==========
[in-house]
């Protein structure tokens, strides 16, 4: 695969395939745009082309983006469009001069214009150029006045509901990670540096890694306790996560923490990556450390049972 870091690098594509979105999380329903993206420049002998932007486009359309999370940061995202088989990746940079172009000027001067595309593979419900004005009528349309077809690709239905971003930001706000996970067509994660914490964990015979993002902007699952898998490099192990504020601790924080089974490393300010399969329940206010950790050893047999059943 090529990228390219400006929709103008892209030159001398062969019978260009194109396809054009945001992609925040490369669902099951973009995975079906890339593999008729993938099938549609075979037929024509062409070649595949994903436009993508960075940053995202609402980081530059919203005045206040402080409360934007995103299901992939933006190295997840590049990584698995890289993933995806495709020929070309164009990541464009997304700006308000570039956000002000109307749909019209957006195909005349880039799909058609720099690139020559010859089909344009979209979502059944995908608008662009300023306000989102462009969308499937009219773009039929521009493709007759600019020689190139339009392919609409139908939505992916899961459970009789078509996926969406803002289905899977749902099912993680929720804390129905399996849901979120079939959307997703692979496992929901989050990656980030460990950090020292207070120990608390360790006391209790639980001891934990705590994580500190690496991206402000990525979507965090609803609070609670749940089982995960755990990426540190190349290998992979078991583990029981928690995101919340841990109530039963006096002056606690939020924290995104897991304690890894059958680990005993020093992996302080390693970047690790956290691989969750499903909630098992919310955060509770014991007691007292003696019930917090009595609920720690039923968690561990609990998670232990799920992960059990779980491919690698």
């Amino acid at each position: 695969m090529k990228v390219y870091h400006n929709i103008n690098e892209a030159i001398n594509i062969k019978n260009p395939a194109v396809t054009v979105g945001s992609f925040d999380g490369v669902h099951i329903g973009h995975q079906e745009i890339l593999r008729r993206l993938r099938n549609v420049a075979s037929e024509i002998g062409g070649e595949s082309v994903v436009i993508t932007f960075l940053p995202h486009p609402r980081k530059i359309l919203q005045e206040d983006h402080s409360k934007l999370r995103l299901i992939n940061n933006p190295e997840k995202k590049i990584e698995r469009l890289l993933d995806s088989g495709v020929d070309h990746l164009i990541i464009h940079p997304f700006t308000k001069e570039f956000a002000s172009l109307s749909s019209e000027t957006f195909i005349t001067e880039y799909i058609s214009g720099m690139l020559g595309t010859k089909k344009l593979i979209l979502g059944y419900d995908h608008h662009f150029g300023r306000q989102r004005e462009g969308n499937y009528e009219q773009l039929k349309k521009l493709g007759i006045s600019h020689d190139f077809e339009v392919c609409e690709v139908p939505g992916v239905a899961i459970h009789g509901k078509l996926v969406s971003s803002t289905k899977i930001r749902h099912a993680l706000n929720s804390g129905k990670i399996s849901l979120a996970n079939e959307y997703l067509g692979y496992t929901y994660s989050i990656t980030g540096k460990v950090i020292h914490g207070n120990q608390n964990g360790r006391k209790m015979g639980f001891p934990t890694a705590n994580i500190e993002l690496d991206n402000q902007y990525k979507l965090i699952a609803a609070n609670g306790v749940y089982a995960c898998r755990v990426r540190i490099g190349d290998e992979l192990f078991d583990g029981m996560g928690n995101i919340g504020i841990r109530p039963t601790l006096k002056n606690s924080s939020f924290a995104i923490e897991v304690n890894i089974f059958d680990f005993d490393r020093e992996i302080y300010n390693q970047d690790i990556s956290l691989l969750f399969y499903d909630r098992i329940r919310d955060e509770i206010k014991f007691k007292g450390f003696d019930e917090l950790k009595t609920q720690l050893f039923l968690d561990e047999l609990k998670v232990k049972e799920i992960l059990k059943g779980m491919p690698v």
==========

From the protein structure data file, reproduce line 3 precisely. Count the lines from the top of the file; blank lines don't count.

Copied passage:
């Amino acid at each position: 695969m090529k990228v390219y870091h400006n929709i103008n690098e892209a030159i001398n594509i062969k019978n260009p395939a194109v396809t054009v979105g945001s992609f925040d999380g490369v669902h099951i329903g973009h995975q079906e745009i890339l593999r008729r993206l993938r099938n549609v420049a075979s037929e024509i002998g062409g070649e595949s082309v994903v436009i993508t932007f960075l940053p995202h486009p609402r980081k530059i359309l919203q005045e206040d983006h402080s409360k934007l999370r995103l299901i992939n940061n933006p190295e997840k995202k590049i990584e698995r469009l890289l993933d995806s088989g495709v020929d070309h990746l164009i990541i464009h940079p997304f700006t308000k001069e570039f956000a002000s172009l109307s749909s019209e000027t957006f195909i005349t001067e880039y799909i058609s214009g720099m690139l020559g595309t010859k089909k344009l593979i979209l979502g059944y419900d995908h608008h662009f150029g300023r306000q989102r004005e462009g969308n499937y009528e009219q773009l039929k349309k521009l493709g007759i006045s600019h020689d190139f077809e339009v392919c609409e690709v139908p939505g992916v239905a899961i459970h009789g509901k078509l996926v969406s971003s803002t289905k899977i930001r749902h099912a993680l706000n929720s804390g129905k990670i399996s849901l979120a996970n079939e959307y997703l067509g692979y496992t929901y994660s989050i990656t980030g540096k460990v950090i020292h914490g207070n120990q608390n964990g360790r006391k209790m015979g639980f001891p934990t890694a705590n994580i500190e993002l690496d991206n402000q902007y990525k979507l965090i699952a609803a609070n609670g306790v749940y089982a995960c898998r755990v990426r540190i490099g190349d290998e992979l192990f078991d583990g029981m996560g928690n995101i919340g504020i841990r109530p039963t601790l006096k002056n606690s924080s939020f924290a995104i923490e897991v304690n890894i089974f059958d680990f005993d490393r020093e992996i302080y300010n390693q970047d690790i990556s956290l691989l969750f399969y499903d909630r098992i329940r919310d955060e509770i206010k014991f007691k007292g450390f003696d019930e917090l950790k009595t609920q720690l050893f039923l968690d561990e047999l609990k998670v232990k049972e799920i992960l059990k059943g779980m491919p690698v």